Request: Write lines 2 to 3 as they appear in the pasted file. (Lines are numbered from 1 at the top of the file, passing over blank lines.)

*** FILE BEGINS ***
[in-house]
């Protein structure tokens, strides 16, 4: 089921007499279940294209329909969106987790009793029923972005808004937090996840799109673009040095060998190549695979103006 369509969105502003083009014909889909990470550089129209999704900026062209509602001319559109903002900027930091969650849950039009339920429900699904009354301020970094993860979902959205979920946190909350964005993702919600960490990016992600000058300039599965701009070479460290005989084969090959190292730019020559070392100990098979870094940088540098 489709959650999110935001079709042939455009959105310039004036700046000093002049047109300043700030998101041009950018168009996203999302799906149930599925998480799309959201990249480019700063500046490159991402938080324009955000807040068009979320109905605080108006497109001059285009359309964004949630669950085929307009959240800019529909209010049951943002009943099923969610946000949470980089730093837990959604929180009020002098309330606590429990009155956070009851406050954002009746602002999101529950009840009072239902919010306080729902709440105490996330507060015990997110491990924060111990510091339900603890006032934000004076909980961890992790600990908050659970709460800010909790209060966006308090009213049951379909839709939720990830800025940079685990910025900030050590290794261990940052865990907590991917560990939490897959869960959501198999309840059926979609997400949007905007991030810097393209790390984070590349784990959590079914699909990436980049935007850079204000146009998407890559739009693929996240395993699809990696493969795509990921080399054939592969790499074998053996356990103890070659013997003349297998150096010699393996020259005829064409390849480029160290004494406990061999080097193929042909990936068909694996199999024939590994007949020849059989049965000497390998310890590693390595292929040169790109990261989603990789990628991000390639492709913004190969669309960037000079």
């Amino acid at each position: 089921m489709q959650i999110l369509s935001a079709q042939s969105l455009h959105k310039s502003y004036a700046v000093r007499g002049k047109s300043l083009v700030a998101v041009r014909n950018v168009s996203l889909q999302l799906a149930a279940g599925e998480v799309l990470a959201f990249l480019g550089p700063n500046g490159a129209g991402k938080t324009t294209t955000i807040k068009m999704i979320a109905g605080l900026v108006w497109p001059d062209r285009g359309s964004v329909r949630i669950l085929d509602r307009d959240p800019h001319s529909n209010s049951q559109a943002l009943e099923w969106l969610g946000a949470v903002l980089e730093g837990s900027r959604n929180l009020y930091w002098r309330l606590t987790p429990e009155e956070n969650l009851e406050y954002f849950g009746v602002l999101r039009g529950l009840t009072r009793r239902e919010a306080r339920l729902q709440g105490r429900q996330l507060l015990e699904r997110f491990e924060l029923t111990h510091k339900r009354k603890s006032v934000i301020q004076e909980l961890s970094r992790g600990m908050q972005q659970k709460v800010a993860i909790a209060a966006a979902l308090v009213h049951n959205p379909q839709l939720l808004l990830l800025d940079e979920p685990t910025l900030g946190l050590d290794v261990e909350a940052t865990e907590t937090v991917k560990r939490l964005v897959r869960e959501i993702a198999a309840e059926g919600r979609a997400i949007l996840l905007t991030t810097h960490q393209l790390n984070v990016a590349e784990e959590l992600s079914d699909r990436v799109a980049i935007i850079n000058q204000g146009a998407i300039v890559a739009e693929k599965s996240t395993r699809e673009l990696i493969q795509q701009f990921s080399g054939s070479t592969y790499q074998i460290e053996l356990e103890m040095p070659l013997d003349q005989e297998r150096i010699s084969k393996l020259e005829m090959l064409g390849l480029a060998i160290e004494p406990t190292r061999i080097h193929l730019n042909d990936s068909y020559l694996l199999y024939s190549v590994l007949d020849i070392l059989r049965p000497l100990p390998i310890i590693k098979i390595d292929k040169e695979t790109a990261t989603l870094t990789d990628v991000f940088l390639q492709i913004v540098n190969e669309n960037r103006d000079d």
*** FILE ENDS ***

């Protein structure tokens, strides 16, 4: 089921007499279940294209329909969106987790009793029923972005808004937090996840799109673009040095060998190549695979103006 369509969105502003083009014909889909990470550089129209999704900026062209509602001319559109903002900027930091969650849950039009339920429900699904009354301020970094993860979902959205979920946190909350964005993702919600960490990016992600000058300039599965701009070479460290005989084969090959190292730019020559070392100990098979870094940088540098 489709959650999110935001079709042939455009959105310039004036700046000093002049047109300043700030998101041009950018168009996203999302799906149930599925998480799309959201990249480019700063500046490159991402938080324009955000807040068009979320109905605080108006497109001059285009359309964004949630669950085929307009959240800019529909209010049951943002009943099923969610946000949470980089730093837990959604929180009020002098309330606590429990009155956070009851406050954002009746602002999101529950009840009072239902919010306080729902709440105490996330507060015990997110491990924060111990510091339900603890006032934000004076909980961890992790600990908050659970709460800010909790209060966006308090009213049951379909839709939720990830800025940079685990910025900030050590290794261990940052865990907590991917560990939490897959869960959501198999309840059926979609997400949007905007991030810097393209790390984070590349784990959590079914699909990436980049935007850079204000146009998407890559739009693929996240395993699809990696493969795509990921080399054939592969790499074998053996356990103890070659013997003349297998150096010699393996020259005829064409390849480029160290004494406990061999080097193929042909990936068909694996199999024939590994007949020849059989049965000497390998310890590693390595292929040169790109990261989603990789990628991000390639492709913004190969669309960037000079």
């Amino acid at each position: 089921m489709q959650i999110l369509s935001a079709q042939s969105l455009h959105k310039s502003y004036a700046v000093r007499g002049k047109s300043l083009v700030a998101v041009r014909n950018v168009s996203l889909q999302l799906a149930a279940g599925e998480v799309l990470a959201f990249l480019g550089p700063n500046g490159a129209g991402k938080t324009t294209t955000i807040k068009m999704i979320a109905g605080l900026v108006w497109p001059d062209r285009g359309s964004v329909r949630i669950l085929d509602r307009d959240p800019h001319s529909n209010s049951q559109a943002l009943e099923w969106l969610g946000a949470v903002l980089e730093g837990s900027r959604n929180l009020y930091w002098r309330l606590t987790p429990e009155e956070n969650l009851e406050y954002f849950g009746v602002l999101r039009g529950l009840t009072r009793r239902e919010a306080r339920l729902q709440g105490r429900q996330l507060l015990e699904r997110f491990e924060l029923t111990h510091k339900r009354k603890s006032v934000i301020q004076e909980l961890s970094r992790g600990m908050q972005q659970k709460v800010a993860i909790a209060a966006a979902l308090v009213h049951n959205p379909q839709l939720l808004l990830l800025d940079e979920p685990t910025l900030g946190l050590d290794v261990e909350a940052t865990e907590t937090v991917k560990r939490l964005v897959r869960e959501i993702a198999a309840e059926g919600r979609a997400i949007l996840l905007t991030t810097h960490q393209l790390n984070v990016a590349e784990e959590l992600s079914d699909r990436v799109a980049i935007i850079n000058q204000g146009a998407i300039v890559a739009e693929k599965s996240t395993r699809e673009l990696i493969q795509q701009f990921s080399g054939s070479t592969y790499q074998i460290e053996l356990e103890m040095p070659l013997d003349q005989e297998r150096i010699s084969k393996l020259e005829m090959l064409g390849l480029a060998i160290e004494p406990t190292r061999i080097h193929l730019n042909d990936s068909y020559l694996l199999y024939s190549v590994l007949d020849i070392l059989r049965p000497l100990p390998i310890i590693k098979i390595d292929k040169e695979t790109a990261t989603l870094t990789d990628v991000f940088l390639q492709i913004v540098n190969e669309n960037r103006d000079d």